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This unit discusses and presents the major ways in which noun plurals are formed. There will be no exercises.
There is no easy way to get around the complexities of Welsh plurals. You just have to learn them. The person who simply wants to read Medieval Welsh texts can limit their efforts to recognizing the various possible ways of forming plurals rather than being able to produce the correct one for a particular word.
There are five general ways in which plurals are formed:
These are shown below using the vocabulary you have already learned (with supplements where necessary).
1. The addition of a suffix is the simplest way to form a plural. The most common plural suffix is "-(y)eu".
|hebawg||n.m||(og)-eu||falcon (i.e. hebogeu)|
Spelling/Pronunciation Note 1
For "hebawg" (falcon), note that the diphthong "aw" changes to "o" in the plural form. This is not a change due to the plural (as seen below) but simply a change that happens to "aw" when it is no longer in the final syllable of a word. In Modern Welsh (and thus in any dictionary you use) "aw" will usually be spelled "o" everywhere except in a few one-syllable words. So, for example, the dictionary will list "hebog", not "hebawg".
Spelling/Pronunciation Note 2
This plural suffix is one of a number that are sometimes prefixed by "y". Sometimes this alternation is dictated by the last vowel in the stem of the word that the suffix is added to. Notice that in the three nouns above that take "-yeu", the last vowel before the suffix is either "i" or "e". This pattern isn't consistent enough to use as a rule (see the examples under " (y)on" below), but it is worth noticing.
The common thread in a number of plural suffixes is a vowel followed by either "d" or "dd".
|baedd||n.m||-od||boar (see also below)|
But life couldn't be that simple, so we have a number of other suffixes, too.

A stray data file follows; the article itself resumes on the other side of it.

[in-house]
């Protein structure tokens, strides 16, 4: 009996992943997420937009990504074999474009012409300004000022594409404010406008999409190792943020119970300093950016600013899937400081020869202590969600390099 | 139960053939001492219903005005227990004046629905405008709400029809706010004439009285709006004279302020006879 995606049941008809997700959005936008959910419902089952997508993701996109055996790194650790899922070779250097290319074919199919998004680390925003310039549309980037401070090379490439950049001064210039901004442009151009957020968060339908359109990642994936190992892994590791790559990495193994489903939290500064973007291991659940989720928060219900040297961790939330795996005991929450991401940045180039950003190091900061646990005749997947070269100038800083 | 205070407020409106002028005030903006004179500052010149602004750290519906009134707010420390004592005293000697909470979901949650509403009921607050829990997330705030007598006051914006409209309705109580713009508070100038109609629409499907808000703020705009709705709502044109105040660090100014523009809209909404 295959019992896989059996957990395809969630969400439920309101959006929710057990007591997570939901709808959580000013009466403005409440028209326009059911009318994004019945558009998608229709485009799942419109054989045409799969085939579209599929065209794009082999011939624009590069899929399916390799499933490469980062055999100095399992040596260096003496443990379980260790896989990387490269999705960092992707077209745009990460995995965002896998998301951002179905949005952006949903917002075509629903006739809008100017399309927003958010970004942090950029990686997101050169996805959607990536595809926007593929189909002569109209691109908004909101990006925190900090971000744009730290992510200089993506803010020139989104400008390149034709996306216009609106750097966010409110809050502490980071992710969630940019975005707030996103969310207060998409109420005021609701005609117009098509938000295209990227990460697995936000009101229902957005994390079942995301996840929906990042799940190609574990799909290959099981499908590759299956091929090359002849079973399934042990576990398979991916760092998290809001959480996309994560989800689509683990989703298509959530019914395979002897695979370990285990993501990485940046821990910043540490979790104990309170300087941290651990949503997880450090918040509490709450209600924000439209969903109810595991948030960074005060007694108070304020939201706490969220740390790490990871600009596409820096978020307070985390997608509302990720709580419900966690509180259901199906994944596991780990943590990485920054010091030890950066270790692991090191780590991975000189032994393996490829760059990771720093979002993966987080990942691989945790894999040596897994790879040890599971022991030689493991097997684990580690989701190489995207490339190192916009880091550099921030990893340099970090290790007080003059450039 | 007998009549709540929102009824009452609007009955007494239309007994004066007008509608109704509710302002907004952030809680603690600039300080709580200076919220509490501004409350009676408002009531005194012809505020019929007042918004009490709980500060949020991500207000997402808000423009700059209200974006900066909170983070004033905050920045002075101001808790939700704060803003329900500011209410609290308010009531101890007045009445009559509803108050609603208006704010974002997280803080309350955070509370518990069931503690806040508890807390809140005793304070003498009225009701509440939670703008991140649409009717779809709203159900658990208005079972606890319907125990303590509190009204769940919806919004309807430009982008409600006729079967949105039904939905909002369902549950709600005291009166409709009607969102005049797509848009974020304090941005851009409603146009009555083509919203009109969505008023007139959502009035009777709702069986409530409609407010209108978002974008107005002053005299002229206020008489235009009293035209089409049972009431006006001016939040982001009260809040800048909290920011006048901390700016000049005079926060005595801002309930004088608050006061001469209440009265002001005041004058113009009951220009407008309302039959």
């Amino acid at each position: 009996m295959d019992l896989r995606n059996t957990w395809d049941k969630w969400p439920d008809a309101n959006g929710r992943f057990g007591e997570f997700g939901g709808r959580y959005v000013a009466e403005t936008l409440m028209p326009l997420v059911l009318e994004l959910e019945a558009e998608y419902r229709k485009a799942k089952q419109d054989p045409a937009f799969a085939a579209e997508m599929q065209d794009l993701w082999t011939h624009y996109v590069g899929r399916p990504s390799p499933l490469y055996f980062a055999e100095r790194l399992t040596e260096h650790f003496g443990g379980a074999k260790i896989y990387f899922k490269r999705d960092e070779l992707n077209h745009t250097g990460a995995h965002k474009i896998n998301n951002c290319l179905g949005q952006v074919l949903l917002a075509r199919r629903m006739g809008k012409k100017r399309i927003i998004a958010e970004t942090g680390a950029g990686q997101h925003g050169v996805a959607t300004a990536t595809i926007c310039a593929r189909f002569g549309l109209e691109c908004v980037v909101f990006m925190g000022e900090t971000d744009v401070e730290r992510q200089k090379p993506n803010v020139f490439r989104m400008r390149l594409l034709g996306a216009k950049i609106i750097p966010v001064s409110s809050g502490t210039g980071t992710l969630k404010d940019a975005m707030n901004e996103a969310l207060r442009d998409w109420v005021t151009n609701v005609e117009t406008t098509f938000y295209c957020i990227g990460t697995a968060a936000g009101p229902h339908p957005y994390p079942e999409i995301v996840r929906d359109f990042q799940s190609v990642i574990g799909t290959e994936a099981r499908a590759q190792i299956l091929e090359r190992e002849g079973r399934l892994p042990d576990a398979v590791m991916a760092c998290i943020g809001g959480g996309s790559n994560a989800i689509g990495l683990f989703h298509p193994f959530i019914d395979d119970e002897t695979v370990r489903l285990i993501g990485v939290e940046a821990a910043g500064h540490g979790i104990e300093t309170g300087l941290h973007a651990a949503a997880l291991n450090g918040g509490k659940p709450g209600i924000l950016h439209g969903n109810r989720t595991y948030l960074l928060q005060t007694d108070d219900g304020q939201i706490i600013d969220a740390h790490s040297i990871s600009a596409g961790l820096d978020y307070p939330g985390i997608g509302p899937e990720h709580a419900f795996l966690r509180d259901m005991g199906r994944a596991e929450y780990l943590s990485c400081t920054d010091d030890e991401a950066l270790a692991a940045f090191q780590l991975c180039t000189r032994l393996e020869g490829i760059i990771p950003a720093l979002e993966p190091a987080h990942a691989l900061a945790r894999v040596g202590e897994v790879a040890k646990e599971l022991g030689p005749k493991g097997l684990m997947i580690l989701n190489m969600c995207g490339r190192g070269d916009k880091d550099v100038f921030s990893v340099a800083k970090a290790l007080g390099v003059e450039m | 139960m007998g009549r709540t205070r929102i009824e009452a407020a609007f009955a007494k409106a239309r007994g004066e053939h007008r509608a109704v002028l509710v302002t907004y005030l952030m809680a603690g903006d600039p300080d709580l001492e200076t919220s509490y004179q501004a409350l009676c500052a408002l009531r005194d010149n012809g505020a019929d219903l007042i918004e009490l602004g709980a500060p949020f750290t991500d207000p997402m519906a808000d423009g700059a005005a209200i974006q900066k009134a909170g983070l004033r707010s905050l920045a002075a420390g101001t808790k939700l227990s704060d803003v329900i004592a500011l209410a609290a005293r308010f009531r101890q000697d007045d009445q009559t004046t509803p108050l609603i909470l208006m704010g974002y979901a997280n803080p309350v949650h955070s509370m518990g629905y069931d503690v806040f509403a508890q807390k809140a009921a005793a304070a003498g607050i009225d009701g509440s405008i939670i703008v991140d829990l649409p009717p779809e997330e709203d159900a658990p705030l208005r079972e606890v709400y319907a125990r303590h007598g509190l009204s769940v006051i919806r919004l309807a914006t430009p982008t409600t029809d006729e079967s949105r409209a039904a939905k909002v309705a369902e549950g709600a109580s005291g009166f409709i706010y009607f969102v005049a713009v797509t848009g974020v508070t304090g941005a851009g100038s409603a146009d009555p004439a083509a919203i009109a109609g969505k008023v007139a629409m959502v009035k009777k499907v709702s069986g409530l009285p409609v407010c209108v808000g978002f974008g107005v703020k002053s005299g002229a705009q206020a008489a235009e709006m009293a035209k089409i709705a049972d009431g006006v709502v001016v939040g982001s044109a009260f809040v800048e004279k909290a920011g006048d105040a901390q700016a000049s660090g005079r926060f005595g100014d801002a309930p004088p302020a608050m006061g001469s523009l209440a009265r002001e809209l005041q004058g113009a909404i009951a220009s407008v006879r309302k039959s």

You may have noted above that some words have more than one possible suffix noted. Sometimes there is no agreement in the texts on which suffix a word takes, and sometimes the original suffix is gradually replaced by another, usually one of the very common ones like "-eu". Occasionally, we find a plural that is a combination of more than one suffix.
2) Forming a plural by changing the vowels of a word presents a few problems to the reader. Besides being able to recognize when a word is likely to be a plural, you need to have some notion of what the vowels might have been changed _from_ if you are to look the word up. There are some clear patterns to follow, but they are not unambiguous. (It should be pointed out that the _concept_ of pluralizing by vowel change is found in English -- man/men -- but not nearly as commonly as in Welsh.)
In explaining the general phenomenon, it's useful to speak in phonological terms. So let us digress for a rather simplified description of Welsh vowels. In phonology, vowels are described in terms of "front/back", "low/high", and "rounded/unrounded. Ignoring the last, the relevant vowels look something like this:
(The description tells where it "feels" the vowel is being produced in the mouth.) When vowels are changed to form a plural, they move generally up and toward the center. So, for example, "e", "o", and "w" become "y" in the plural.
Both "a" and the diphthong "ae" are raised to the diphthong "ei".
|baedd||n.m.||beidd||boar (also found with " od")|
Similarly, the diphthong "oe" is raised to "wy".
To summarize, this type of sound-change in plurals can take the following forms:
If there is more than one syllable and the prior one contains "a", it may be raised to "e" as well as the change in the final syllable.
There are also some idiomatic words that don't follow the above patterns.
3) Sometimes, both a vowel change and a suffix are used. In some cases, earlier forms of the same plurals used only the vowel change. So, for example, the plural of "maen" (stone) can be found as both "mein" and "meini".
Just to confuse the issue, in some cases the singular has the "raised" vowel and the plural suffix is added to a stem with the corresponding "lowered" one. (This "raising" is called "vowel affection" in Welsh.)
4) For some items that are normally thought of as coming in groups rather than singly, the root word is the plural and a singular is formed by adding a "singulative" suffix: either masculine "-yn" or feminine "-en". (This was mentioned in passing in the section on noun gender.) Note that the (plural) stem can undergo vowel affection in the singular.
5) And then there are a few nouns whose plurals don't fit even the generous assortment of patterns above. In some cases, the irregularity is a remnant of the old noun declension.
Paired body parts are the one place where traces of the old dual number remain. The gender-appropriate form of the number "two" is prefixed to the noun. (More details on the use of numbers will be given later.) These expressions sometimes correspond to a meaning like "a pair of X" in English, but more often have an ordinary plural meaning.
|glin||n.m||deulin||knee (but also "glinyeu ")|
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